Interview with Albert Wendt: 8
Brandy Nālani McDougall
Six years after Brandy's initial interview with Albert – and following his four years in Honolulu as Citizens' Chair at
the University of Hawai'i at Mānoa, and his return to Aotearoa – the dialogue continued. This second part of the
interview was conducted by email in September 2008.
B: So, much has happened since our first interview in Aotearoa in 2002. Whetu Moana was released and
immediately became very successful. You also published The Mango's Kiss, a novel you had worked on for several years. Then
you and Reina came to Hawai'i to teach Pacific Literature and Creative Writing at the University of Hawai'i at Mānoa, where
you held the Citizen's Chair for four years. During that time, your play, The Songmaker's Chair, was staged by Kumu Kahua Theater,
you held an art gallery exhibit of your paintings at the Louis Pohl Gallery in Honolulu, finished your latest novel, Vela,
which is written in verse, and now there are plans for Whetu Moana Rua. This is really an amazing, flourishing period of
creativity, in addition to your teaching. To what do you attribute your creative success?
A: Yes, my four years in Hawai'i were some of the happiest and most productive years of my life! The first three
months of trying to settle into another country was very stressful but after that, it was healing for me in every way. The perpetual
warmth of the climate, our network of generous friends and students, the food, the sea and landscape, everything worked for me.
Being away from my old job and Aotearoa, away from the problems and concerns of those, and being in a “new” place allowed
me to explore again, freely. The help and freedom I got from my colleagues at work and in the University also allowed me to do my own thing.
I'd been going to Hawai'i since 1969, so I came to it in 2004 knowing much about it, and most important of all, having
lots of friends, especially Kanaka Maoli friends, there. I’ve lived in many places, but Hawai'i is the one I feel most profoundly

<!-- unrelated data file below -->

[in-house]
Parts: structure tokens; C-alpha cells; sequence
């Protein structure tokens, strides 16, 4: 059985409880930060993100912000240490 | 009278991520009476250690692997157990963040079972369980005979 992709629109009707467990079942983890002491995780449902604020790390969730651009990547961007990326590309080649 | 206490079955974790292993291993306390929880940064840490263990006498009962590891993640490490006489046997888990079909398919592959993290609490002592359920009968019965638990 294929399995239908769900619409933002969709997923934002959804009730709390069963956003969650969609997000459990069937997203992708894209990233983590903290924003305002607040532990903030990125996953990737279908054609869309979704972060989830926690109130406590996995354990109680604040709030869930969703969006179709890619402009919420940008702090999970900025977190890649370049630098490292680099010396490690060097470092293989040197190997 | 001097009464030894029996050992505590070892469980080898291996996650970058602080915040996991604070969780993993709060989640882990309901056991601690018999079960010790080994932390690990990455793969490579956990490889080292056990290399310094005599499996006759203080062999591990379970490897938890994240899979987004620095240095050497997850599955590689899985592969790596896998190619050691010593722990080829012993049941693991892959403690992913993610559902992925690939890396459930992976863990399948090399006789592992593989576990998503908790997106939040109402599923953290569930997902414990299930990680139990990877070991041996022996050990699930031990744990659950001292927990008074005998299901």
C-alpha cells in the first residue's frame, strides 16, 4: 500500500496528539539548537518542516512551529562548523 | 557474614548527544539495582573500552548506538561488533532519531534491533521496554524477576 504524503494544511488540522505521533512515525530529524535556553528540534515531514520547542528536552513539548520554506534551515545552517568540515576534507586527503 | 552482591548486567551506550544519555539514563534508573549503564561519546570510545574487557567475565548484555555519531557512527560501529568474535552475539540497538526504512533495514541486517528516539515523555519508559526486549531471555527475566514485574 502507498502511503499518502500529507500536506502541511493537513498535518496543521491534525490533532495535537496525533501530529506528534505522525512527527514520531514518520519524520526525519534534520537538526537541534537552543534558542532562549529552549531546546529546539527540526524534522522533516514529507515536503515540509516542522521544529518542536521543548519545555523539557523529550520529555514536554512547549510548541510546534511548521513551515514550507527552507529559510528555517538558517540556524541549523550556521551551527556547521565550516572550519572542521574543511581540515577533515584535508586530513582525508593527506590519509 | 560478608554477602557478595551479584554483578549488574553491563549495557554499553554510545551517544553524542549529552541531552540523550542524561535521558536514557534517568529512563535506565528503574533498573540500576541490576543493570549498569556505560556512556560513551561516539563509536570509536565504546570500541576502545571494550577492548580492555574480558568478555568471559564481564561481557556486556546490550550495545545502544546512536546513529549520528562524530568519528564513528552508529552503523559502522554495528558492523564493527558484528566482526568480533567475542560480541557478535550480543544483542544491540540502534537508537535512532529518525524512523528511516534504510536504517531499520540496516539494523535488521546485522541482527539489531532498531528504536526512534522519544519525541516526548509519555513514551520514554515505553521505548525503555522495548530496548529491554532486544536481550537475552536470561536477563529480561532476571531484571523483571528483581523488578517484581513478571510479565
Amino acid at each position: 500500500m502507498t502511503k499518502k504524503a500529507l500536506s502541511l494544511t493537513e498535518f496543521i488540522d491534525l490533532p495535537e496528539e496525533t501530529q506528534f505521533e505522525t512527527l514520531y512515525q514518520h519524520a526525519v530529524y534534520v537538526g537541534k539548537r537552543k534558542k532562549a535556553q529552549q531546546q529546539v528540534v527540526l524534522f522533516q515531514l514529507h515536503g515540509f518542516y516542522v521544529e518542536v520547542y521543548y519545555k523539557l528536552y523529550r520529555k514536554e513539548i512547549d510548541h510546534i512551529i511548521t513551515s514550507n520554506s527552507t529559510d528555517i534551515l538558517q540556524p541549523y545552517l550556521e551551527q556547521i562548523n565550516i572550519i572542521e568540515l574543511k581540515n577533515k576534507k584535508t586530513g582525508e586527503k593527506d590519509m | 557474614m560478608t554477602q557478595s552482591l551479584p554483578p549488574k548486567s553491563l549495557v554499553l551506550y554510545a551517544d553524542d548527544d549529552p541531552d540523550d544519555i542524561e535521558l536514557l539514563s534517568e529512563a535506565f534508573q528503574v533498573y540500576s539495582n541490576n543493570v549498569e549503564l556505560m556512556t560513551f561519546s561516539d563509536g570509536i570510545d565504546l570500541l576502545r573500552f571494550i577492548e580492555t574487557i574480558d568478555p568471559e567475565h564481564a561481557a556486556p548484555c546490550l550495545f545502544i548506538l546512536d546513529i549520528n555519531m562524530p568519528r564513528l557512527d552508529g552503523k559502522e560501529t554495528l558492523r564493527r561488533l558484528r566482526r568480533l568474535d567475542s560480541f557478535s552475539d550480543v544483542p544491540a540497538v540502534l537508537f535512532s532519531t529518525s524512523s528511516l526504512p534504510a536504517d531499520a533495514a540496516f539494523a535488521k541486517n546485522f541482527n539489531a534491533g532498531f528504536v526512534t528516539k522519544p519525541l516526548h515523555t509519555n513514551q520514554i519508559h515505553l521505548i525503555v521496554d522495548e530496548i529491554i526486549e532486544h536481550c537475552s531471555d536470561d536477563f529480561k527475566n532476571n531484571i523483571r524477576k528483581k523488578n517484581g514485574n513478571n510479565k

close to. And, after writing and painting and living there for four years, I feel even closer to it now. You can never explain what
holds you to a particular location and people and time. But I'm so, so grateful I lived in Hawai'i for four years. I produced a
lot but I also grew and healed as a whole person.
B: Many of your paintings contain poetic lines or entire poems. Do you begin with a visual image and then receive the poetry? Or does
it work the other way, with the poetry first? Or both?
A: It works both ways. Sometimes I use some of my published poems, other times, I make up the poem as I do the painting. Sometimes an
image rises and I catch it and start from there. Whatever way it happens, the act of painting takes me to the poem. And then it's a
matter of balancing all the elements.
B: How do you choose a creative medium with which to work? In Hawaiian we have an ‘ōlelo no‘eau which goes: “Me ka hana ka ‘ike,”
or “With the work comes the knowledge”. Do you get a sense of the pathway before you when you pick up the paintbrush or begin writing? Or does it come while you're
writing or painting?
A: It comes while I'm working. I find the novel, the poem, the painting as I ‘make’ them. Sometimes I have an idea, or an image, or a sound, or a line,
then I work from there. It is the ‘mystery’ of the journey that propels me. I am surprised usually by what I end up with!